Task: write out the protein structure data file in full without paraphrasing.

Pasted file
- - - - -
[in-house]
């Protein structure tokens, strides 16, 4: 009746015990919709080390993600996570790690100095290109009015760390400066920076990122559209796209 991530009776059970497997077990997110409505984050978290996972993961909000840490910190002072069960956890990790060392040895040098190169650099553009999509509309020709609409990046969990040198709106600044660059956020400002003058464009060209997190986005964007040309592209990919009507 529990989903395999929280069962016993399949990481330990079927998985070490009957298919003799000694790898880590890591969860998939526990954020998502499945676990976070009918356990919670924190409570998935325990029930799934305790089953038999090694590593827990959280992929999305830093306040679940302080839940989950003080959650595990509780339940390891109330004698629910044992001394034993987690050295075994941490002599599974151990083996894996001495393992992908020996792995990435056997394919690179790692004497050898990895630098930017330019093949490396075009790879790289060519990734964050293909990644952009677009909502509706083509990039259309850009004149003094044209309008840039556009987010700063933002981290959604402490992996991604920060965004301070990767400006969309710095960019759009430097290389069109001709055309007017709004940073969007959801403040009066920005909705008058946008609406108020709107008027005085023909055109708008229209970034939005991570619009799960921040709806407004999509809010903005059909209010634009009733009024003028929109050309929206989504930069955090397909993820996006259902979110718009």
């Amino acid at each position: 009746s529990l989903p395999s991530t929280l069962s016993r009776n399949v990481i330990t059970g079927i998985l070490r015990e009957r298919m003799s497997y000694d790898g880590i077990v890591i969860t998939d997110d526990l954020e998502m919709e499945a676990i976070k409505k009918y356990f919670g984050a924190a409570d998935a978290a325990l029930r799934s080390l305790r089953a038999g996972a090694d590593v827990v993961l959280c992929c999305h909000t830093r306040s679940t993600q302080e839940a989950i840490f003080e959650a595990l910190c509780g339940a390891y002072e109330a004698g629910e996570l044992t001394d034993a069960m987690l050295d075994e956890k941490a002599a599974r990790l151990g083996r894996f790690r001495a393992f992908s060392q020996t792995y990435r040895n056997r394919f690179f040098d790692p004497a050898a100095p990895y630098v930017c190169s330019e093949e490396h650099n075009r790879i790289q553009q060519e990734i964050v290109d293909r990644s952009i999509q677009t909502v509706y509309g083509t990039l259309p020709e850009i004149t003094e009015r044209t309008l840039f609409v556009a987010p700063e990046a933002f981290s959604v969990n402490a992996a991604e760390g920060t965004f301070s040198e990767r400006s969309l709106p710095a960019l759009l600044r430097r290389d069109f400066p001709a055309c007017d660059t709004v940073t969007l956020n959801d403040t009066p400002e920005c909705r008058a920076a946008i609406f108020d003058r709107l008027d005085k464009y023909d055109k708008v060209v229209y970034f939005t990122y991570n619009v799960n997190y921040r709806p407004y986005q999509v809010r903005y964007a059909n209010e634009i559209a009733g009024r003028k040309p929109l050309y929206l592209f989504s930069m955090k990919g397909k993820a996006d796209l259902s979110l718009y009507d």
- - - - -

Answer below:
[in-house]
């Protein structure tokens, strides 16, 4: 009746015990919709080390993600996570790690100095290109009015760390400066920076990122559209796209 991530009776059970497997077990997110409505984050978290996972993961909000840490910190002072069960956890990790060392040895040098190169650099553009999509509309020709609409990046969990040198709106600044660059956020400002003058464009060209997190986005964007040309592209990919009507 529990989903395999929280069962016993399949990481330990079927998985070490009957298919003799000694790898880590890591969860998939526990954020998502499945676990976070009918356990919670924190409570998935325990029930799934305790089953038999090694590593827990959280992929999305830093306040679940302080839940989950003080959650595990509780339940390891109330004698629910044992001394034993987690050295075994941490002599599974151990083996894996001495393992992908020996792995990435056997394919690179790692004497050898990895630098930017330019093949490396075009790879790289060519990734964050293909990644952009677009909502509706083509990039259309850009004149003094044209309008840039556009987010700063933002981290959604402490992996991604920060965004301070990767400006969309710095960019759009430097290389069109001709055309007017709004940073969007959801403040009066920005909705008058946008609406108020709107008027005085023909055109708008229209970034939005991570619009799960921040709806407004999509809010903005059909209010634009009733009024003028929109050309929206989504930069955090397909993820996006259902979110718009």
């Amino acid at each position: 009746s529990l989903p395999s991530t929280l069962s016993r009776n399949v990481i330990t059970g079927i998985l070490r015990e009957r298919m003799s497997y000694d790898g880590i077990v890591i969860t998939d997110d526990l954020e998502m919709e499945a676990i976070k409505k009918y356990f919670g984050a924190a409570d998935a978290a325990l029930r799934s080390l305790r089953a038999g996972a090694d590593v827990v993961l959280c992929c999305h909000t830093r306040s679940t993600q302080e839940a989950i840490f003080e959650a595990l910190c509780g339940a390891y002072e109330a004698g629910e996570l044992t001394d034993a069960m987690l050295d075994e956890k941490a002599a599974r990790l151990g083996r894996f790690r001495a393992f992908s060392q020996t792995y990435r040895n056997r394919f690179f040098d790692p004497a050898a100095p990895y630098v930017c190169s330019e093949e490396h650099n075009r790879i790289q553009q060519e990734i964050v290109d293909r990644s952009i999509q677009t909502v509706y509309g083509t990039l259309p020709e850009i004149t003094e009015r044209t309008l840039f609409v556009a987010p700063e990046a933002f981290s959604v969990n402490a992996a991604e760390g920060t965004f301070s040198e990767r400006s969309l709106p710095a960019l759009l600044r430097r290389d069109f400066p001709a055309c007017d660059t709004v940073t969007l956020n959801d403040t009066p400002e920005c909705r008058a920076a946008i609406f108020d003058r709107l008027d005085k464009y023909d055109k708008v060209v229209y970034f939005t990122y991570n619009v799960n997190y921040r709806p407004y986005q999509v809010r903005y964007a059909n209010e634009i559209a009733g009024r003028k040309p929109l050309y929206l592209f989504s930069m955090k990919g397909k993820a996006d796209l259902s979110l718009y009507d």